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Many of the world’s most famous achievers have studied in Oxford or Cambridge – but there’s more to these historic towns than academia

Oxford and Cambridge, homes to England’s oldest, most prestigious universities, are only few hours’ drive from London. As such, they’re perfect for a daytrip and both are packed with history, dramatic architecture and some decent pubs.

Oxford

It might be famous for its pursuit of academic excellence but also take a look at Oxford’s outstanding architecture, world-class museums, chic bars, trendy restaurants and elegant shops.

Christ Church College  
Pay a visit to the biggest college at Oxford University, Christ Church. Feast your eyes on the 12th-century cathedral; the dining hall, which featured in the Harry Potter movies; and an art gallery full of works by the old masters. You’ll also discover where the inspiration for Alice In Wonderland came from; its author Lewis Carroll, wrote the much-loved children’s book while he was a maths professor here.explore the city

The best way to get about in Oxford is to take a stroll through the small city. Begin on Broad Street and absorb the impressive architecture of the Sheldonian Theatre, designed by Sir Christopher Wren and erected in 1664-8; and the Clarendon Building, with its Greek-like columns and towering roof statues. From here, head to the Covered Market, where you can shop or relax with a coffee.

Foodie finds
For a superior curry, try award-winning Aziz in Cowley Road. Branca in Walton Street is a good Italian bar and restaurant serving stone-baked pizzas. If you want to splash out, Le Manoir is a two Michelin-star restaurant owned by Raymond Blanc in Church Road.

There’s no shortage of boozers in which to sup a decent pint of ale. A literary pub both CS Lewis and JRR Tolkien used to frequent, the Eagle & Child in St Giles is a great place to start. The Turf Tavern has had a slew of famous visitors in its day including Elizabeth Taylor, Stephen Hawking, Bill Clinton, Tony Blair and Alicia Silverstone.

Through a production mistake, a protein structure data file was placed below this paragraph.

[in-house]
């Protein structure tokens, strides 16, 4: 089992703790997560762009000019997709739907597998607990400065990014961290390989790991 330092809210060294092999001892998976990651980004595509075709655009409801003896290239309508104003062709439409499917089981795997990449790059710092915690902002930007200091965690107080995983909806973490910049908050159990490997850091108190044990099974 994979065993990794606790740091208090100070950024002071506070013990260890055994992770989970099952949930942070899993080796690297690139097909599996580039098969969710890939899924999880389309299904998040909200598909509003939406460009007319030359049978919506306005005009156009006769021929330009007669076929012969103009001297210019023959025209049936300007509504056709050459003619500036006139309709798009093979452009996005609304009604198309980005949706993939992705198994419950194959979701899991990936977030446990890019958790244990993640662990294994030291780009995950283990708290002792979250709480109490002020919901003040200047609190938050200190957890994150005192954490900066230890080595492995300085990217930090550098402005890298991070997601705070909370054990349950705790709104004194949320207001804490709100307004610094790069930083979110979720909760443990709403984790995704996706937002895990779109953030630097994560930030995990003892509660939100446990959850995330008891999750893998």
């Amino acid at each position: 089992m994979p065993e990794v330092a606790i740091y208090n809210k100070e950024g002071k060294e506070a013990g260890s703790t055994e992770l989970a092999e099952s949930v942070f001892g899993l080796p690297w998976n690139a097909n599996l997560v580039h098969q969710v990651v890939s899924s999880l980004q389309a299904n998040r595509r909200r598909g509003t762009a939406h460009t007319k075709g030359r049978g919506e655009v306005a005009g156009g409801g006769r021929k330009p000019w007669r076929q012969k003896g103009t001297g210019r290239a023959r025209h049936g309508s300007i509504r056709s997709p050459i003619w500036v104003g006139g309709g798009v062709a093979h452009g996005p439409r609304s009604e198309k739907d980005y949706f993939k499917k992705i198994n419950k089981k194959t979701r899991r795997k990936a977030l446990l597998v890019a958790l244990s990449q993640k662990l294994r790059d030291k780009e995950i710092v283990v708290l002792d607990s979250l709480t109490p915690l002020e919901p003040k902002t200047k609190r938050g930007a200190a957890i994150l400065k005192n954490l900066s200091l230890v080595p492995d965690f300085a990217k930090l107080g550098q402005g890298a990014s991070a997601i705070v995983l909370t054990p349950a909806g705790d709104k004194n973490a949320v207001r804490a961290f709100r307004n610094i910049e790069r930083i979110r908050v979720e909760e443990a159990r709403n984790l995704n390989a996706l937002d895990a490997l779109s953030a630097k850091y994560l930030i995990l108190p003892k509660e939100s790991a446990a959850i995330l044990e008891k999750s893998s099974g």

Cambridge

Cambridge has much in common with rival Oxford, most notably a town centre filled with elegant colleges, busy students and a surfeit of cafés and bars. However, it is considered the prettier of the two cities. Historic pubs reverberate with the mix of intellectual banter and alcohol-fuelled merrymaking that has become tradition over hundreds of years. 

Headline attraction
The university consists of several colleges, many housed in beautiful old buildings centred around neat lawns known as quads. The most famous is King’s College, with its gothic masterpiece King’s College Chapel. Head there at 5.30pm Monday-Saturday (Sunday times vary) to hear the famous choir belting out some top notes.

Take a punt
Head to the banks of the River Cam, an area known as the Backs. In summer, you’ll be able to watch the river teaming with punts – get involved by hiring a vessel from Scudamore’s Boatyard (scudamores.com). Or try a spot of stand-up paddle-boarding (fenpaddle.co.uk). In winter take a brisk walk along the Cam before heading back over one of the many pretty bridges. 

Foodie finds
You’ll find an array of cuisines on offer. However, if you’re just after a snack, join the queues of students at bakery Fitzbillies – they’re lining up for a reason. Cambridge has its fair share of trendy bars, but it’s the old-man pubs that will win you over. Try
the Pickerel Inn or The Eagle, which has graffiti by World War II pilots.

Getting there
Catch a train to Cambridge from Liverpool Street or King’s Cross, which takes 60-90 minutes (from £20). For Oxford, National Express (nationalexpress.com) runs a coach from Victoria station (from £12). The journey is nearly two hours.

When to go: Summer’s obviously ideal but it’s nice to nestle down in an old pub, drinking in front of a roaring fire in winter.
Currency: GBP
Accomodation: Dorm beds from £13.95 at the YHA (yha.org.uk). Doubles from £20.
See: visiteastofengland.comvisitoxfordandoxfordshire.com


The Antipodeans' guide to Oxford and Cambridge
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